July 29, 2021 | Editor: Henry Hofman
Japan updates CG Code
The Japanese Financial Services Agency has released an updated Corporate Governance Code. The revision, released on June 11, anticipates the upcoming restructuring of the Tokyo Stock Exchange (TSE) in 2022 and is focused, inter alia, on board independence, diversity, and sustainability. Following consultation with institutional investors, the TSE will be reorganized into three segments: Prime Market, Standard Market, and Growth Market. Pursuant to the revised Code, Companies that wish to be listed on the Prime Market will have to comply with higher governance standards. Specifically, at least one-third of the Board members will be required to be independent outside directors and the membership of the nomination and remuneration committees must comprise a majority of independent directors. Moreover, controlled companies listed on this segment will be required to set up either a majority independent board or a fully independent committee to deliberate and review material transactions and conflicts of interest. Regarding sustainability, the revised Code calls for Prime Market companies to collect and analyze data on the impact of climate change-related risks and earning opportunities, as well as improve their climate-related disclosure based on the recommendations of the Task Force on Climate-Related Financial Disclosures (TCFD), or an equivalent framework.
Volkswagen shareholders approve settlement deal
At Volkswagen’s July 22 AGM, shareholders approved a settlement deal with four former executives, including former CEO Martin Winterkorn, related to the company's emissions scandal. The carmaker stands to receive compensation amounting to EUR 288 million, of which EUR 11.2 million will be paid by the former CEO. Winterkorn, who resigned in 2015, was found guilty by VW’s Supervisory Board of having breached his duties of care. Notably, last month prosecutors accused him of giving a false testimony to the German Parliament, in which he claimed that he was not aware of the firm rigging diesel engine tests. The ‘dieselgate’ scandal has reportedly cost Volkswagen over EUR 32 billion so far, while shareholder lawsuits for compensation are still ongoing.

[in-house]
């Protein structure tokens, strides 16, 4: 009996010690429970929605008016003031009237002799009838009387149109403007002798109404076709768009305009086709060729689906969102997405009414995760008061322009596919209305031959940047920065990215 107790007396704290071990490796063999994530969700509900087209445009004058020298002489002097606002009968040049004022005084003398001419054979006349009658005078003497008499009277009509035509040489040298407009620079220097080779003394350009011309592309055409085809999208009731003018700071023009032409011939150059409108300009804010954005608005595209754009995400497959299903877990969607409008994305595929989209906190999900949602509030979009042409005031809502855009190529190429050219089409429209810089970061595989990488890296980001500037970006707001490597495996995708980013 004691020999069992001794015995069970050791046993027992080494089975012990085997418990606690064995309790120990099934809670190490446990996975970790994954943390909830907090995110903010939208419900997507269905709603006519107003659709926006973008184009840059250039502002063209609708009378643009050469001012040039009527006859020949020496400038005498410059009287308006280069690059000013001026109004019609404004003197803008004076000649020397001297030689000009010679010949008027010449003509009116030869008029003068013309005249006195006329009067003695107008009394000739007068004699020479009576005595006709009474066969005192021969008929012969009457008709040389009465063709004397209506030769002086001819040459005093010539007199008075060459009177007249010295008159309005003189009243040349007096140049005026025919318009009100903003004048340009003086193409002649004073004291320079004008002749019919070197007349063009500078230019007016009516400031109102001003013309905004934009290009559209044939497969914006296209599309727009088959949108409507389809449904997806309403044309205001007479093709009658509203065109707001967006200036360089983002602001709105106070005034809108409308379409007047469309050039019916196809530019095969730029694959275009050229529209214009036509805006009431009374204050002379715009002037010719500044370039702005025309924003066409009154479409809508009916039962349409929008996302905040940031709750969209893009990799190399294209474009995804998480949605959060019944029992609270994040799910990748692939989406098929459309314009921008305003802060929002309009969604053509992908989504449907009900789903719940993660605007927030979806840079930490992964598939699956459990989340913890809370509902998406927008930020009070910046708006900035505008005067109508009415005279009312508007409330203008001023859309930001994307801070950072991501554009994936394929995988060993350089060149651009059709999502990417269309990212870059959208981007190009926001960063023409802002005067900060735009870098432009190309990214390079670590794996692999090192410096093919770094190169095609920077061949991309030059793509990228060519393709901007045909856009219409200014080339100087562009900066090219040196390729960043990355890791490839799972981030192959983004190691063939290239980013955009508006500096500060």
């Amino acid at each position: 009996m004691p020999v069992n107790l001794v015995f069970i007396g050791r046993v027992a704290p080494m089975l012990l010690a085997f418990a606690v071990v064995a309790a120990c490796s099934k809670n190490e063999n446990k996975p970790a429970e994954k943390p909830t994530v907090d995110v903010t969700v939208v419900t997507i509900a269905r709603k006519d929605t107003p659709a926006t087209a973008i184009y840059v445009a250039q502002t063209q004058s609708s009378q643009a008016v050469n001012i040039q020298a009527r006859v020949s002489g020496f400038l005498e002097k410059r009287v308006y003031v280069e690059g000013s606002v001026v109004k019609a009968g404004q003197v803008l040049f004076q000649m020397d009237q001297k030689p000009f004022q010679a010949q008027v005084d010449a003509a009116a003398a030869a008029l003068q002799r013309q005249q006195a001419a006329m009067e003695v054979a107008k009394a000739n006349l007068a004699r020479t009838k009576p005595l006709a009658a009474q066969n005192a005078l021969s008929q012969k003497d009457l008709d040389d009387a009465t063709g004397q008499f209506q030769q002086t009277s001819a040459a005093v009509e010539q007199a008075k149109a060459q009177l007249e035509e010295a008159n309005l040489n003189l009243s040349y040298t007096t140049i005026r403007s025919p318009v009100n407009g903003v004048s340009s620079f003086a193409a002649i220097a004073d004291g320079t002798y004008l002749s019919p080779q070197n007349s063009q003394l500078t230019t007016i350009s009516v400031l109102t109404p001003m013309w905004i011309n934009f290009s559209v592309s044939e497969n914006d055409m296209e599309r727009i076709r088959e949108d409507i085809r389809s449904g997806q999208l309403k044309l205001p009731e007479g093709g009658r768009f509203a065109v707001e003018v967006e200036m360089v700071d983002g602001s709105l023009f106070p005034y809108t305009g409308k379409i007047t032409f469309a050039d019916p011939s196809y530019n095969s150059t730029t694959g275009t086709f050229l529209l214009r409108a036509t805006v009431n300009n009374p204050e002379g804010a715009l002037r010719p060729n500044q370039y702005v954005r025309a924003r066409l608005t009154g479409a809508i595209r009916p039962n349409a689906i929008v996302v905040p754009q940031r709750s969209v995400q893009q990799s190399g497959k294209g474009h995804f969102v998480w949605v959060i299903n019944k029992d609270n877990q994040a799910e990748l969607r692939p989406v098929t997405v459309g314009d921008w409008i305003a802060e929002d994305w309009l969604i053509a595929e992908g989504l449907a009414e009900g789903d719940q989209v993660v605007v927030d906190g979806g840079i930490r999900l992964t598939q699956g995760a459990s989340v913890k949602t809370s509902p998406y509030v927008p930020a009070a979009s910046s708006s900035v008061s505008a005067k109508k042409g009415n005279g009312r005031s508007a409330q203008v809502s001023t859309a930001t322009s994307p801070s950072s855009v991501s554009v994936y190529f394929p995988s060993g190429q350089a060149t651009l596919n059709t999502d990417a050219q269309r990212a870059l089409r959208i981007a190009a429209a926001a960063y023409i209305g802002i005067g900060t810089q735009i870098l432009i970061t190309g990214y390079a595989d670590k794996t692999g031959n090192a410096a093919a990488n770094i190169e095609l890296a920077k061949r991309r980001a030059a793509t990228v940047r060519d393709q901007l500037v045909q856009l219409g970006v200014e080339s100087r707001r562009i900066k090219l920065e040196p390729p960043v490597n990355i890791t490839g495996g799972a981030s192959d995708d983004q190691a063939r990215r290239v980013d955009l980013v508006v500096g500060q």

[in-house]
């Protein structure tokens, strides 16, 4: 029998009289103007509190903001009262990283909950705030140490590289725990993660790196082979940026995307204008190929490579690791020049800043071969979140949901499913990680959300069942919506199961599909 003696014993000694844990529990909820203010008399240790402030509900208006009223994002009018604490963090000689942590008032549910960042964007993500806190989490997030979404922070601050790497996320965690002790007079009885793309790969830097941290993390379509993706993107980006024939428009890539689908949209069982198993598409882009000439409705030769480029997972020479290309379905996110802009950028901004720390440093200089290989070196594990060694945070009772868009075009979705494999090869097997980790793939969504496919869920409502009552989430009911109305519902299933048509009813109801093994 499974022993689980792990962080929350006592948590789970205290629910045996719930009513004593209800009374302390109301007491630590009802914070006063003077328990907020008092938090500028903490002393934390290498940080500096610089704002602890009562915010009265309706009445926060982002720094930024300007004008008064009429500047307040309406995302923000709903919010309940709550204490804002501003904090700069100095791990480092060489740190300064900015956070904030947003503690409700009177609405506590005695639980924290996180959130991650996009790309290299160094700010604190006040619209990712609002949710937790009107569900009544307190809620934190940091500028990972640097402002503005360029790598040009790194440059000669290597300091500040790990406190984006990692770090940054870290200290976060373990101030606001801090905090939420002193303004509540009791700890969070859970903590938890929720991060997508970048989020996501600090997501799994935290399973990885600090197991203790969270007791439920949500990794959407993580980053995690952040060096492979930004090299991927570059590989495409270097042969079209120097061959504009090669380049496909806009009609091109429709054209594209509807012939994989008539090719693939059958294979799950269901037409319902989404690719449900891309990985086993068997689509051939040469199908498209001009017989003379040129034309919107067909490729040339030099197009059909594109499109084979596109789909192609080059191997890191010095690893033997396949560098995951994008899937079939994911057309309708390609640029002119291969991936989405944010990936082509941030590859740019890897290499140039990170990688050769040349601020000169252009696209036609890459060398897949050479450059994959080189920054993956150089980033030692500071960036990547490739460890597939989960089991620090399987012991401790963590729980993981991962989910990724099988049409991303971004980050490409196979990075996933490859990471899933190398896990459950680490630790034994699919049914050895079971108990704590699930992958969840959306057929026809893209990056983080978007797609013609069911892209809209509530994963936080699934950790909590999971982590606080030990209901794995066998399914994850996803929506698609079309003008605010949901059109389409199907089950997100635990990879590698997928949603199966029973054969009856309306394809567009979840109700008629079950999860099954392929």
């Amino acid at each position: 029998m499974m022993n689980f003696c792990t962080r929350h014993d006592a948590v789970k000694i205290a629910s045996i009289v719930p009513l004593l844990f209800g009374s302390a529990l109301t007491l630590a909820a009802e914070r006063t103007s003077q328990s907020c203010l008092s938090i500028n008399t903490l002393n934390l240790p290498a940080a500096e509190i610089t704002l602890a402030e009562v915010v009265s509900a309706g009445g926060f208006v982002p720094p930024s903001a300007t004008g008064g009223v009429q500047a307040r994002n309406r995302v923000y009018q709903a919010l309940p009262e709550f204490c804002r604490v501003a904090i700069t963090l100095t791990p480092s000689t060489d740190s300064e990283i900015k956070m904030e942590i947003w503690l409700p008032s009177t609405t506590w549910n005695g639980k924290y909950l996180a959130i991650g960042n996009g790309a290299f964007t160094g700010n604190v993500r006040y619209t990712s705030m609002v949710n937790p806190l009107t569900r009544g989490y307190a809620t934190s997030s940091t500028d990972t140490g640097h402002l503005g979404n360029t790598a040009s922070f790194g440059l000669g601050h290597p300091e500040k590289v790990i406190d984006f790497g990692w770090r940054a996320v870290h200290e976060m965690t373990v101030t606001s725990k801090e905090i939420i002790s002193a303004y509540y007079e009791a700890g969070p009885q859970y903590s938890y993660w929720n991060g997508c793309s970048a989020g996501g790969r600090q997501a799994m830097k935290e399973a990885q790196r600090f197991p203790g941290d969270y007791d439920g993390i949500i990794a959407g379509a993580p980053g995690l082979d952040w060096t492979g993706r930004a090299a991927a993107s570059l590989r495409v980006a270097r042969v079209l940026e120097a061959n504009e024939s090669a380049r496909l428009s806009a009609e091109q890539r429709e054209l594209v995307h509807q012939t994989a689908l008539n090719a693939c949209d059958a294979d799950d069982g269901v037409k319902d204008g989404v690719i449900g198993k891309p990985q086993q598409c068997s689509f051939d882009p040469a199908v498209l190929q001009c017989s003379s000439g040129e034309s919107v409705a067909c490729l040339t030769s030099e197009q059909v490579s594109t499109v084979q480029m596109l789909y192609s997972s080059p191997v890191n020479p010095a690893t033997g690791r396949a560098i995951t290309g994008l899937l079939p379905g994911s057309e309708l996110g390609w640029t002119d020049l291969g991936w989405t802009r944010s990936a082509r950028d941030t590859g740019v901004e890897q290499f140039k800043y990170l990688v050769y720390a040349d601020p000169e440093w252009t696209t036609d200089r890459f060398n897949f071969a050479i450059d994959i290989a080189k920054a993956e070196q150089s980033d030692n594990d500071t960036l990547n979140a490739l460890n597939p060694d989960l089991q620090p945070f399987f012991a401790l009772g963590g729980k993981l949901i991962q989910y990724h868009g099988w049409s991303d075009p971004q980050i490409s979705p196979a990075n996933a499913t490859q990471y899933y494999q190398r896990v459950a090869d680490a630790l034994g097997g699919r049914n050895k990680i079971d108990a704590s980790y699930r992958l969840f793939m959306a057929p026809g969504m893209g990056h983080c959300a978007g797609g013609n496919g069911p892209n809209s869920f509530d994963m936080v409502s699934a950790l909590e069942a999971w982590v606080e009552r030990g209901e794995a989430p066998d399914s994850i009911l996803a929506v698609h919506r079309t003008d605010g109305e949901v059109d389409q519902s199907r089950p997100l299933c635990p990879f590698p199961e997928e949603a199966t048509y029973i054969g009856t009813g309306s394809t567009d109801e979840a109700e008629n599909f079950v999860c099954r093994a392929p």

Star Entertainment abandons buyout bid for Crown Resorts
Australian casino operator The Star Entertainment Group has abandoned a AUD 9 billion buyout proposal for rival Crown Resorts. The decision follows reports that Crown could lose its main license to operate, with the inquiry of Victoria’s Royal Commission exposing evidence of illegal conduct at the company. Citing the potential material impact of these issues on the value of Crown, Star decided to withdraw the offer as announced on 10 May 2021. Nevertheless, Star stated that it remains open to explore further opportunities with its rival. Notably, Crown has another offer in place from U.S. private equity firm Oaktree Capital Group, which offered to buy “some or all” of the 37% stake held by Crown founder James Packer.
JPMorgan grants retention award to CEO
JPMorgan Chase has awarded its CEO Jamie Dimon a one-time retention award of 1.5 million options in the form of stock appreciation rights, according to a regulatory filing on July 20. Citing the CEO’s “exemplary leadership” and “significant contributions”, the bank aims to incentivize Dimon to lead the bank “for a further significant number of years”. Dimon has been serving as combined Chairman/CEO since 2006, having been appointed CEO the previous year. The retention award comes in addition to the CEO’s regular pay package, which amounted to USD 31.6 million in 2020. Subject to continuous leadership, the options have a ten-year term and will become exercisable in five years.